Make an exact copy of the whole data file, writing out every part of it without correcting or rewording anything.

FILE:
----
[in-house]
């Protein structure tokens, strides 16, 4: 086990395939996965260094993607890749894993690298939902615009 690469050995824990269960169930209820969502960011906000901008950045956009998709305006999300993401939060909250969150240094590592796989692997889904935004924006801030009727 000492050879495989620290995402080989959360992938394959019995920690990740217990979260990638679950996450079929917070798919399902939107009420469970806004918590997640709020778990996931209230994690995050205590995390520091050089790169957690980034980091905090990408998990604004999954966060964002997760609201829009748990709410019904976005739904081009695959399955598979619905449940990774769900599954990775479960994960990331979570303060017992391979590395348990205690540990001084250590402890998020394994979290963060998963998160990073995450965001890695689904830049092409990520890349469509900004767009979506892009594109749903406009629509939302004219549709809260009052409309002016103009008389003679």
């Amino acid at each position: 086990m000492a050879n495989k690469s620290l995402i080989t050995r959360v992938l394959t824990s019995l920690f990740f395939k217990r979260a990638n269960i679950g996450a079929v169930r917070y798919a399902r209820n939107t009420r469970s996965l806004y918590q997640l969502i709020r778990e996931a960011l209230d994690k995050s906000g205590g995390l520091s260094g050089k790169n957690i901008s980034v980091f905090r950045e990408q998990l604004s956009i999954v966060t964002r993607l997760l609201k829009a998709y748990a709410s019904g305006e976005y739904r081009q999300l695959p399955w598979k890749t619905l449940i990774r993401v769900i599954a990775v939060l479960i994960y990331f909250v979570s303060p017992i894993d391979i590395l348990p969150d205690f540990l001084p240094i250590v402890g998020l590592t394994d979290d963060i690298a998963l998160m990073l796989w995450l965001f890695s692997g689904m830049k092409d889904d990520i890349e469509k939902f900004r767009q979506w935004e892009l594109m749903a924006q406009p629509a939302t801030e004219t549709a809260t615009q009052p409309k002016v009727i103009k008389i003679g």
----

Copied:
[in-house]
């Protein structure tokens, strides 16, 4: 086990395939996965260094993607890749894993690298939902615009 690469050995824990269960169930209820969502960011906000901008950045956009998709305006999300993401939060909250969150240094590592796989692997889904935004924006801030009727 000492050879495989620290995402080989959360992938394959019995920690990740217990979260990638679950996450079929917070798919399902939107009420469970806004918590997640709020778990996931209230994690995050205590995390520091050089790169957690980034980091905090990408998990604004999954966060964002997760609201829009748990709410019904976005739904081009695959399955598979619905449940990774769900599954990775479960994960990331979570303060017992391979590395348990205690540990001084250590402890998020394994979290963060998963998160990073995450965001890695689904830049092409990520890349469509900004767009979506892009594109749903406009629509939302004219549709809260009052409309002016103009008389003679």
């Amino acid at each position: 086990m000492a050879n495989k690469s620290l995402i080989t050995r959360v992938l394959t824990s019995l920690f990740f395939k217990r979260a990638n269960i679950g996450a079929v169930r917070y798919a399902r209820n939107t009420r469970s996965l806004y918590q997640l969502i709020r778990e996931a960011l209230d994690k995050s906000g205590g995390l520091s260094g050089k790169n957690i901008s980034v980091f905090r950045e990408q998990l604004s956009i999954v966060t964002r993607l997760l609201k829009a998709y748990a709410s019904g305006e976005y739904r081009q999300l695959p399955w598979k890749t619905l449940i990774r993401v769900i599954a990775v939060l479960i994960y990331f909250v979570s303060p017992i894993d391979i590395l348990p969150d205690f540990l001084p240094i250590v402890g998020l590592t394994d979290d963060i690298a998963l998160m990073l796989w995450l965001f890695s692997g689904m830049k092409d889904d990520i890349e469509k939902f900004r767009q979506w935004e892009l594109m749903a924006q406009p629509a939302t801030e004219t549709a809260t615009q009052p409309k002016v009727i103009k008389i003679g």